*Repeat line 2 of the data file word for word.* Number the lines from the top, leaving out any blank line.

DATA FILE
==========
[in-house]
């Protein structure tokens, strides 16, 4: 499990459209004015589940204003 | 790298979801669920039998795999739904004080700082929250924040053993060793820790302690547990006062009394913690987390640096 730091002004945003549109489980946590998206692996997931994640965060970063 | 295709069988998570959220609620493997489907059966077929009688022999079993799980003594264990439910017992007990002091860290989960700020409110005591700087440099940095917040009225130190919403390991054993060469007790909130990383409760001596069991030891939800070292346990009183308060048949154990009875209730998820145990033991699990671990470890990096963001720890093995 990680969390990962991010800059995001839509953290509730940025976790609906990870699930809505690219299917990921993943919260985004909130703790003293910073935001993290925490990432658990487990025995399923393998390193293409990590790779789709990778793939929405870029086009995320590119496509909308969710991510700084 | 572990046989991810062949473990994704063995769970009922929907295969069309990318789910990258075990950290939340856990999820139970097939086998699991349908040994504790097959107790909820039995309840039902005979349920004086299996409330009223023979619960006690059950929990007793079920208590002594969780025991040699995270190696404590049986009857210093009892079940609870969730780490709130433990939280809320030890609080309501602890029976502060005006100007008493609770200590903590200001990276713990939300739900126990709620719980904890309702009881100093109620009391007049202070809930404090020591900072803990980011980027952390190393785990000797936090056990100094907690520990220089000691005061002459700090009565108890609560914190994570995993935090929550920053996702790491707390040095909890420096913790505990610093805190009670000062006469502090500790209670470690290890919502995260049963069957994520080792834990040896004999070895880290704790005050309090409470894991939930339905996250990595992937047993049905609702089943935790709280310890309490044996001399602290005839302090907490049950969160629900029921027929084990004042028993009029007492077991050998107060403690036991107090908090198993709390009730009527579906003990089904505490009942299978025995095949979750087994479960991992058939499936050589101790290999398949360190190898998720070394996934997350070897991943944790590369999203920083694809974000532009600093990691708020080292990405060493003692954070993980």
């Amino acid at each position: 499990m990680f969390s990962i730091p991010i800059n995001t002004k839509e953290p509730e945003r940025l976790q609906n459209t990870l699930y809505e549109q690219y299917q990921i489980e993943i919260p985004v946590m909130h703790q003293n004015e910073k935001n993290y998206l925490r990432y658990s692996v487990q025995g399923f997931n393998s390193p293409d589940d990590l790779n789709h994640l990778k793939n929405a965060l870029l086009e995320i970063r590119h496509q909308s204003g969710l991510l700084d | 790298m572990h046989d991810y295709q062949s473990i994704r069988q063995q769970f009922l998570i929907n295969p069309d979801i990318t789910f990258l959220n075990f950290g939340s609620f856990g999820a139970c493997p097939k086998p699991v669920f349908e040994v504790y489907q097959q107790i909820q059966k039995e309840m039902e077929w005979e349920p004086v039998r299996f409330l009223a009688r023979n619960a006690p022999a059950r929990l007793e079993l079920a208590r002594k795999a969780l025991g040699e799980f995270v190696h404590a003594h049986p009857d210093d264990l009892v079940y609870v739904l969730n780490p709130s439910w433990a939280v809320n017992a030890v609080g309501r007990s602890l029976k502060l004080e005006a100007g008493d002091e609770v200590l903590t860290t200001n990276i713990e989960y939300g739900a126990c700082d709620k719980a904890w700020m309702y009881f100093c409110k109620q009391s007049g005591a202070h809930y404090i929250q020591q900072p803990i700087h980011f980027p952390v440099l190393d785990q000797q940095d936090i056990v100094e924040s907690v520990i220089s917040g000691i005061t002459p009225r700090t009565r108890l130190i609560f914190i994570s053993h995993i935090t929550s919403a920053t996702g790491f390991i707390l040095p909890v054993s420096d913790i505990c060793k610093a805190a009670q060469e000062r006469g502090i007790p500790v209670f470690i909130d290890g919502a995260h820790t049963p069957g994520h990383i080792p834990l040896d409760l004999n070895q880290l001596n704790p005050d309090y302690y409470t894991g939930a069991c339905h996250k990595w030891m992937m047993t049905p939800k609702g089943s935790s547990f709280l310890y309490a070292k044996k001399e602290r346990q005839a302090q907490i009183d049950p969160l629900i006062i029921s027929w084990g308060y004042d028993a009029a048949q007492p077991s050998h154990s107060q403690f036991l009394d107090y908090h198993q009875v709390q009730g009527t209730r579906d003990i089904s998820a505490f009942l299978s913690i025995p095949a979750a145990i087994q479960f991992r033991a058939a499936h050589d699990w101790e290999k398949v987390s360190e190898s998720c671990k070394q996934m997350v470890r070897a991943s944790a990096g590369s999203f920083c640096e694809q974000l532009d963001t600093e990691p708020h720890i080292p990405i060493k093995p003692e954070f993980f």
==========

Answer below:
């Protein structure tokens, strides 16, 4: 499990459209004015589940204003 | 790298979801669920039998795999739904004080700082929250924040053993060793820790302690547990006062009394913690987390640096 730091002004945003549109489980946590998206692996997931994640965060970063 | 295709069988998570959220609620493997489907059966077929009688022999079993799980003594264990439910017992007990002091860290989960700020409110005591700087440099940095917040009225130190919403390991054993060469007790909130990383409760001596069991030891939800070292346990009183308060048949154990009875209730998820145990033991699990671990470890990096963001720890093995 990680969390990962991010800059995001839509953290509730940025976790609906990870699930809505690219299917990921993943919260985004909130703790003293910073935001993290925490990432658990487990025995399923393998390193293409990590790779789709990778793939929405870029086009995320590119496509909308969710991510700084 | 572990046989991810062949473990994704063995769970009922929907295969069309990318789910990258075990950290939340856990999820139970097939086998699991349908040994504790097959107790909820039995309840039902005979349920004086299996409330009223023979619960006690059950929990007793079920208590002594969780025991040699995270190696404590049986009857210093009892079940609870969730780490709130433990939280809320030890609080309501602890029976502060005006100007008493609770200590903590200001990276713990939300739900126990709620719980904890309702009881100093109620009391007049202070809930404090020591900072803990980011980027952390190393785990000797936090056990100094907690520990220089000691005061002459700090009565108890609560914190994570995993935090929550920053996702790491707390040095909890420096913790505990610093805190009670000062006469502090500790209670470690290890919502995260049963069957994520080792834990040896004999070895880290704790005050309090409470894991939930339905996250990595992937047993049905609702089943935790709280310890309490044996001399602290005839302090907490049950969160629900029921027929084990004042028993009029007492077991050998107060403690036991107090908090198993709390009730009527579906003990089904505490009942299978025995095949979750087994479960991992058939499936050589101790290999398949360190190898998720070394996934997350070897991943944790590369999203920083694809974000532009600093990691708020080292990405060493003692954070993980």